Drought and Thinking Beyond Agriculture

Robert Eyler, Ph.D

Governor Brown held a press conference on April 2 to announce an order he was making to all cities and towns (implied all areas of California, including unincorporated areas) to reduce water use by 25 percent. This order was made as a reaction to low snowpack that remains in the Sierra Nevada Mountains as of April 1, and also to the general drought conditions in California. Last year, Marin Economic Forum and Dominican University of California’s Barowsky School of Business hosted an event where the economics of a drought were discussed. Conservation was part of that discussion, as was residential behavior in our landscape choices. The conclusion is there is no surefire way to get people to conserve on water. In short, Governor Brown ordered replacement of millions of square feet of lawns for more resistant landscapes. He also discussed rebate programs to use water-efficient appliances and fixtures in homes and commercial spaces. Water use will be reduced at UC and CSU campuses; new homes and developments will have to use recycled water.

As part of his announcements, Governor Brown ordered local water districts to use “conservation pricing,” to penalize overuse of water. Pricing alone will not necessarily reduce water use, but it could stimulate innovation because the higher water costs increase the ROI of using water-saving devices that allow for similar behavior otherwise. However, as water prices rise, two things will likely happen. First, the cost of using water will go up, whether you rent or own your home. Landlords will price water rate hikes through in new rents, and renters need to prepare for such an outcome. In this way, drought acts like a regressive tax; lower income workers and residents will now pay a higher percentage of their income for water based on the rate increase, which will act like an increase in a consumption tax (such as sales taxes).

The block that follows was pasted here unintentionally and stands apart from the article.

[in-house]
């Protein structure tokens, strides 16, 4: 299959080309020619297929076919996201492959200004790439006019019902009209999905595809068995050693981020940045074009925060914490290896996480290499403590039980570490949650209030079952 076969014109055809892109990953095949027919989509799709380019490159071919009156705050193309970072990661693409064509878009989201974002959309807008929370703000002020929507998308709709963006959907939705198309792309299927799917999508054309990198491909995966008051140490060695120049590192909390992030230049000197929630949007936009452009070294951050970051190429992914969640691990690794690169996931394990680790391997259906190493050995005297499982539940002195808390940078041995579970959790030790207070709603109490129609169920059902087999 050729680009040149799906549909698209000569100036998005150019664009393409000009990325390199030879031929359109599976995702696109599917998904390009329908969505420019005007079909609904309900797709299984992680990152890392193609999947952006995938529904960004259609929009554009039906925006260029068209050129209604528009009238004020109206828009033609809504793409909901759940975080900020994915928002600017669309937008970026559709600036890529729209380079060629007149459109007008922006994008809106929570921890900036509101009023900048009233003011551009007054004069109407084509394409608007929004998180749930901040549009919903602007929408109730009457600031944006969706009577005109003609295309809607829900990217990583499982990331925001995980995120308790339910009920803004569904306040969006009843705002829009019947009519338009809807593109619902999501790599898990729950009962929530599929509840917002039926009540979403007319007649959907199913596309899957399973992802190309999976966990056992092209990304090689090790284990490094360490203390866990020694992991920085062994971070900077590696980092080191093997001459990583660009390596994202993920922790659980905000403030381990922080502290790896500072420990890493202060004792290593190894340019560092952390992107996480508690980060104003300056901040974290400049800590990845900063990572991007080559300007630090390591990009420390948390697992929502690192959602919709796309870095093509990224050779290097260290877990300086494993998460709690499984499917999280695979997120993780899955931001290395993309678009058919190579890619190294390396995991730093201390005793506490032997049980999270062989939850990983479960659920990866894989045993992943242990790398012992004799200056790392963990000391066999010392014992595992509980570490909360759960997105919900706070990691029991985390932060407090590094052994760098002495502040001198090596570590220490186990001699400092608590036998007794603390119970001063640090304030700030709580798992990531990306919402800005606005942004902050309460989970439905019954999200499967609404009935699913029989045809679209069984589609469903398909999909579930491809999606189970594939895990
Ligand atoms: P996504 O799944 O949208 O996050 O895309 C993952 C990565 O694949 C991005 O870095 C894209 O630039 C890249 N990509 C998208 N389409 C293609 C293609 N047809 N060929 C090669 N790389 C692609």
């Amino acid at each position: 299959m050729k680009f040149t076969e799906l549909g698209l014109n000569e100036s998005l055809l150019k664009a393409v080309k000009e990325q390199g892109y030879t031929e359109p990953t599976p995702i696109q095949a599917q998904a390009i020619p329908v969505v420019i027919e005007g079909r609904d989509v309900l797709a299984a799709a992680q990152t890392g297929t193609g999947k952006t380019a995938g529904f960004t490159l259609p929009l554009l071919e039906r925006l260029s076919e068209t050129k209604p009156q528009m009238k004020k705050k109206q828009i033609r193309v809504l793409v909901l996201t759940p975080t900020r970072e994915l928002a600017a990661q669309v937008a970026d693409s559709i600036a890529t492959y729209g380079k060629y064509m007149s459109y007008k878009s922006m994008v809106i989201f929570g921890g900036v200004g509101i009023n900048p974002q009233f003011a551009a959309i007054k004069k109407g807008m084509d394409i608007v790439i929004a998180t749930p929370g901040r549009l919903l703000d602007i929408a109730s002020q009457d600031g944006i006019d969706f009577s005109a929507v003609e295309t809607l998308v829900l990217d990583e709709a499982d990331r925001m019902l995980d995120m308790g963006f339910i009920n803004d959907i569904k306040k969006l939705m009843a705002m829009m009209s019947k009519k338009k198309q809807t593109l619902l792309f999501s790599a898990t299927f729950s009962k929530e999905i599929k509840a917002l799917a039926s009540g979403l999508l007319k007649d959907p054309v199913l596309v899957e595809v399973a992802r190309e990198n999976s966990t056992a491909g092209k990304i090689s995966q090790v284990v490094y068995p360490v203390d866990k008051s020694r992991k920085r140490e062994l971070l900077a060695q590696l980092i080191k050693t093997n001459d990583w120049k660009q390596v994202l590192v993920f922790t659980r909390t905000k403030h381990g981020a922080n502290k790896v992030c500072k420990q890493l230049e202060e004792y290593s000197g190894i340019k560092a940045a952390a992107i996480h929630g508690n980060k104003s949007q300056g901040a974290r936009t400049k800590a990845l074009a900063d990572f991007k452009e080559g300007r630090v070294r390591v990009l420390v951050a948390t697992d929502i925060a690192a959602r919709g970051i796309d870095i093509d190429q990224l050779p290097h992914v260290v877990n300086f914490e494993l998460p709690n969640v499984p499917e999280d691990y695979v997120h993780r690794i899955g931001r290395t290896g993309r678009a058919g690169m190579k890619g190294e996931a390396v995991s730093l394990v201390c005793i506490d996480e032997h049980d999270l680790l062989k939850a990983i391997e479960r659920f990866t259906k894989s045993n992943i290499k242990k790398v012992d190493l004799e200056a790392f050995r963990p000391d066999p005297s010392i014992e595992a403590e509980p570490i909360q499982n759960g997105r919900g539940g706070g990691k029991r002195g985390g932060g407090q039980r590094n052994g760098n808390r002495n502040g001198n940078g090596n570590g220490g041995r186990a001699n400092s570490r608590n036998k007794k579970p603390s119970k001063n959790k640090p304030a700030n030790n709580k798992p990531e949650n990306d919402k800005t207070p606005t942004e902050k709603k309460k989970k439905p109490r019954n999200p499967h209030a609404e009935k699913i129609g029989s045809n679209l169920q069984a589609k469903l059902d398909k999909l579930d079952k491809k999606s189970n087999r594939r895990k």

Second, water prices rising will increase the cost of food. This is not only a function of potential smaller harvests in California’s valleys. Local food and beverage manufacturers need water as inputs for what they do as everyday business. This means coffee house, bakery, brewery, winery, restaurant, cheese maker, and many other business prices will rise to cover the new costs of water in their supply chains. This is a second way that drought acts as a regressive tax; food prices rising in raw (reduced harvests) and assembled (most of what we buy beyond raw fruits, vegetables and grains) forms increases the percentage of income used to buy food for lower-income workers.

To me, this supply-chain issue is the scary, long-term issue of drought. The agricultural areas in California have already begun to react by changing crops and thinking strategically about what works in a water-poor environment and what does not. From harvest to mouth are a lot of businesses that will feel the rising cost of water through most of their vendors.

Innovation is needed here. Marin County, a place where water has a wild history and presently is a great place to experiment with water-saving innovations, is finally listening to our water districts and thinking long-term about solutions and water independence. You may have to lose your lawn over this, but that may be a good thing; it will keep fruit and vegetables affordable and not exacerbate a rising cost of living and further burden many of the workers that serve Marin County residents daily.